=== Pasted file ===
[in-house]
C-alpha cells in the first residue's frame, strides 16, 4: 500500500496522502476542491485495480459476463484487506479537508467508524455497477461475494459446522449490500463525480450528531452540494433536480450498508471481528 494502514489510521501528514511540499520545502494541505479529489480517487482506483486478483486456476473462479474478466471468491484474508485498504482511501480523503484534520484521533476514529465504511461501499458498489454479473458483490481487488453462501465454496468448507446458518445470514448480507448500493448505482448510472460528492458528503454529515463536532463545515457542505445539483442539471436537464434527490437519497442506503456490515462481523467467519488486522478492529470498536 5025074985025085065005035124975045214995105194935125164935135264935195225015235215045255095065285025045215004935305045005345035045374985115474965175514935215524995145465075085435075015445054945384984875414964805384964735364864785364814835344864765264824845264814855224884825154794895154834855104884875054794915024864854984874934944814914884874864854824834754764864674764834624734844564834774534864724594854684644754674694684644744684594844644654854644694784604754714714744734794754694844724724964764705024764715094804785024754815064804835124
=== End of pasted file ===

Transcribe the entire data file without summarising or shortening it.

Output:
[in-house]
C-alpha cells in the first residue's frame, strides 16, 4: 500500500496522502476542491485495480459476463484487506479537508467508524455497477461475494459446522449490500463525480450528531452540494433536480450498508471481528 494502514489510521501528514511540499520545502494541505479529489480517487482506483486478483486456476473462479474478466471468491484474508485498504482511501480523503484534520484521533476514529465504511461501499458498489454479473458483490481487488453462501465454496468448507446458518445470514448480507448500493448505482448510472460528492458528503454529515463536532463545515457542505445539483442539471436537464434527490437519497442506503456490515462481523467467519488486522478492529470498536 5025074985025085065005035124975045214995105194935125164935135264935195225015235215045255095065285025045215004935305045005345035045374985115474965175514935215524995145465075085435075015445054945384984875414964805384964735364864785364814835344864765264824845264814855224884825154794895154834855104884875054794915024864854984874934944814914884874864854824834754764864674764834624734844564834774534864724594854684644754674694684644744684594844644654854644694784604754714714744734794754694844724724964764705024764715094804785024754815064804835124